The Curse of the Werewolf (1961)
Written By: Grave Reviews Staff
Director: Terence Fisher
Producer: Anthony Hinds
Screenwriter: Anthony Hinds (aka John Elder)
Date Released: May 1, 1961
Clifford Evans as Don Alfredo Corledo
Oliver Reed as Leon Corledo
Justin Walters as Young Leon Corledo
Yvonne Romain as Servant girl
Loraine Carvana as Young Servant girl
Catherine Feller as Christina Fernando
Anthony Dawson as Marques Siniestro
Josephine Llewelyn as Marquesa Siniestro
Richard Wordsworth as Beggar
Catherine Feller as Cristina
Rating = 3.5/5 Graves
***May contain some spoilers***
Set in 18th Century Spain, The Curse of the Werewolf (1961) begins with a beggar who is looking for food from the Marquis Siniestro but is subsequently jailed. Years later, a mute servant girl is thrown in the cell with the beggar whereupon the beggar rapes the servant girl. When the servant girl manages to escape the grasp of the Marquis, she lives in the wilderness for months and is found by Don Corledo, a local gentleman and is nursed back to health by his housekeeper. The housekeeper, realizing that the servant girl is pregnant, prepares for the birth not knowing it to be based on a rape. But, upon birth of a baby boy named Leon, the servant girl dies. Just as the beggar began to transform into a werewolf, so too does Leon struggle with this urge. Now an adult, Leon seeks work and secretly falls in love with a girl named Cristina. But the urges become too strong for Leon and he becomes the werewolf.
Surprisingly, The Curse of the Werewolf (1961) starts with a disturbing scene of rape that is the basis for the origin of the werewolf. As Leon struggles with his transformation, he kills various animals and people, usually depicting brutal tears and scratches from his murders. There is not a ton of gore in this film for todays standards but considering the time period that this film was made in, the film presented from disturbing imagery and concepts.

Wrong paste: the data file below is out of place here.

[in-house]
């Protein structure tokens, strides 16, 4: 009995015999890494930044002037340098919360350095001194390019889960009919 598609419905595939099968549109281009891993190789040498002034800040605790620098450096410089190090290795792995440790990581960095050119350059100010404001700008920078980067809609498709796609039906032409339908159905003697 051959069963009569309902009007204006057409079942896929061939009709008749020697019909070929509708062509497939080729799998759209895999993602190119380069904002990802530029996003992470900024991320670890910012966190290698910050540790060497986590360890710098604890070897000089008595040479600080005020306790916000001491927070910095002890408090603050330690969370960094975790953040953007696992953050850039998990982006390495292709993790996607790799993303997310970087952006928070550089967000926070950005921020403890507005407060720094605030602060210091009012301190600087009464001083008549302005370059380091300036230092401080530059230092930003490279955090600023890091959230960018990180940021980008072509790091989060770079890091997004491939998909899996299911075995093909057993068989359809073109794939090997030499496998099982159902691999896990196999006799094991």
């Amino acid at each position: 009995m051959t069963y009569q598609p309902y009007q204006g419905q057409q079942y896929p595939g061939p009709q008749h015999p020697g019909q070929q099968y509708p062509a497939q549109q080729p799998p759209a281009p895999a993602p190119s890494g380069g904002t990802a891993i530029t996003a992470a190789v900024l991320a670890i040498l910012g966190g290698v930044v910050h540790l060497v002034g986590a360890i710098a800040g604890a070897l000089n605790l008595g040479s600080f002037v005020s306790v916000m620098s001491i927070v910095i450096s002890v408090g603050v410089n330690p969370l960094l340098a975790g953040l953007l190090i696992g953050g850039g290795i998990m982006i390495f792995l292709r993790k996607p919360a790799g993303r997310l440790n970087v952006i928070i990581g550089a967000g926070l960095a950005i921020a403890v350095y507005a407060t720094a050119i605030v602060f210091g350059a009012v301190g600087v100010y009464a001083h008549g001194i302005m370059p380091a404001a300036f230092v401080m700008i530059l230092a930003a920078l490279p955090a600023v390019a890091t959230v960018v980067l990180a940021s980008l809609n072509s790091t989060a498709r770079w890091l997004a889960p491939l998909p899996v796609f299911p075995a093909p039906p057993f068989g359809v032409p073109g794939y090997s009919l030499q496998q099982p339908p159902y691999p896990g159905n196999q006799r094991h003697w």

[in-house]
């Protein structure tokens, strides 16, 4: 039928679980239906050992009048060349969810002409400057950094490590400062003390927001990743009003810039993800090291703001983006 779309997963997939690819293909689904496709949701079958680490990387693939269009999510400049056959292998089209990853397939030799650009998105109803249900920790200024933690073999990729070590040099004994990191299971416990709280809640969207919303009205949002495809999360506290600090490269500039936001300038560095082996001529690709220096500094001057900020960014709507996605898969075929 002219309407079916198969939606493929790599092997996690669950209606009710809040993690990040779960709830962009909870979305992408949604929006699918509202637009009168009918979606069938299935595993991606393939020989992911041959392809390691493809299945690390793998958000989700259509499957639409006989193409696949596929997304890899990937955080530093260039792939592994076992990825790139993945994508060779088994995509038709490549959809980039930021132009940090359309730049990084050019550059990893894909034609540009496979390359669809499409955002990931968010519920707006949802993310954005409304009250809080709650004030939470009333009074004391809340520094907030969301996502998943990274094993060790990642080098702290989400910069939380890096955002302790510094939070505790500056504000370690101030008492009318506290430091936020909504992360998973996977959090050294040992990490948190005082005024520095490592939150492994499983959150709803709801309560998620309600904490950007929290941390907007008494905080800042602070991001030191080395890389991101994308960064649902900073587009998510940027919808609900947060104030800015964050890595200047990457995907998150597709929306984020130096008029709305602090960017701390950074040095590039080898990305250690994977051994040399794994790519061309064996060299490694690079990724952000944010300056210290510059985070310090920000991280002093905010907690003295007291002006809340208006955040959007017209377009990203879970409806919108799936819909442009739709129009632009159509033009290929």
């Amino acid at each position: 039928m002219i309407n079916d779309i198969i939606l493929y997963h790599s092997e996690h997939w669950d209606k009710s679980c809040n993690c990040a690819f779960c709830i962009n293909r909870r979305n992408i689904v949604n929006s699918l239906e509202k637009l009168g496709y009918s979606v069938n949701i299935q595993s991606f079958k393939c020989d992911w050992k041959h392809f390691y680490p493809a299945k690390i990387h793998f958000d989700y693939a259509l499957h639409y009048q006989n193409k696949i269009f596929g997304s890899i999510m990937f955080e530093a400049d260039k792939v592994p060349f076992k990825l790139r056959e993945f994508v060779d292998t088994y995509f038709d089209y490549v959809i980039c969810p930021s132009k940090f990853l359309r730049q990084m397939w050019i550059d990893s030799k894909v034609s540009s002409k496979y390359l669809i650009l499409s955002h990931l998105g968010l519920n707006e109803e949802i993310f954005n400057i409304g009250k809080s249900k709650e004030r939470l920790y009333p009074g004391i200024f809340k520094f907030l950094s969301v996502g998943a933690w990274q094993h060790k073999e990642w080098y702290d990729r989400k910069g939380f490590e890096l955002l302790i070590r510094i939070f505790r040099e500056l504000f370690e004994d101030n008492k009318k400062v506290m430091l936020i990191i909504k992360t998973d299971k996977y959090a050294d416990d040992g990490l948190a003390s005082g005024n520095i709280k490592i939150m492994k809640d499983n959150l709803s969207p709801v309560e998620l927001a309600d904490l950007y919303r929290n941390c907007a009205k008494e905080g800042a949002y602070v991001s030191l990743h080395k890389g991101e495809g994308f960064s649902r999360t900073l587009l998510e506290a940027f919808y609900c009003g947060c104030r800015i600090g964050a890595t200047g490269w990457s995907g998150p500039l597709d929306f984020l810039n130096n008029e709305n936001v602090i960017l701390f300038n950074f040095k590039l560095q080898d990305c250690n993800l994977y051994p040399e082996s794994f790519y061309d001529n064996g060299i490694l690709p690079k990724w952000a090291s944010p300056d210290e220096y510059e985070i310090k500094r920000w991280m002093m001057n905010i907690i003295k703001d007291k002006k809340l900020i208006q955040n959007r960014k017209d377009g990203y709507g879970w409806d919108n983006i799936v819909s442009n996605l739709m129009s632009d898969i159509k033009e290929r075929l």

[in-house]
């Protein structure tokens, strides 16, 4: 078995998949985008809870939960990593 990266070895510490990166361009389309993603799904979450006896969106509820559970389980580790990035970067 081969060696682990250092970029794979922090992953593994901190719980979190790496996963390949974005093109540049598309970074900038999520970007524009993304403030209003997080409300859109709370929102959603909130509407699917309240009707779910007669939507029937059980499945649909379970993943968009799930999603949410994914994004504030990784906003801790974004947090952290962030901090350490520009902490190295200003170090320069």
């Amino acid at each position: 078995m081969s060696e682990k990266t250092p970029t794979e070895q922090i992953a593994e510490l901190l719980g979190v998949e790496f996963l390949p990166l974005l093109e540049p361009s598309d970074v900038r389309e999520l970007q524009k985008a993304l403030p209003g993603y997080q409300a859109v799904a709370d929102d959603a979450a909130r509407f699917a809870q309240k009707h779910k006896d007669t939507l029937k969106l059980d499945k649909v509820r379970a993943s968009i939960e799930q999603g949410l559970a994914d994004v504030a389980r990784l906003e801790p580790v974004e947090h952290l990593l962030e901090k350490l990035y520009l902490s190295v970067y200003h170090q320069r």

The Grave Review
Considering that The Curse of the Werewolf was produced in 1961, it was surprising to see how creative and ruthless this film was depicting rape scenes, violence, and alcohol abuse. The plot of this film was well-crafted and thought-provoking. Unlike other Hammer Production Films where there is generally a happy ending to the film, The Curse of the Werewolf was one film that had a sad and decrepit ending. One thing that is appreciated as with all Hammer films is that production company never wastes time in their films. Once the film ends, the film ends and there is nothing else to say. In addition, the actors and actresses portrayed their respective roles well and made for believable character roles.
There were, however, some unexplained points in the film. For example, the film never explained how Leon and Cristina fell in love and their backstory. In addition, the film never goes into detail how the beggar was cursed with the werewolf gene and it is assumed that the beggar was an evil entity which passed on to Leon. In this way, these points were unclear and had to be assumed in order to understand the remainder of the plot.
For the foregoing reasons, Grave Reviews gives The Curse of the Werewolf (1961) three and one-half graves out of five graves.
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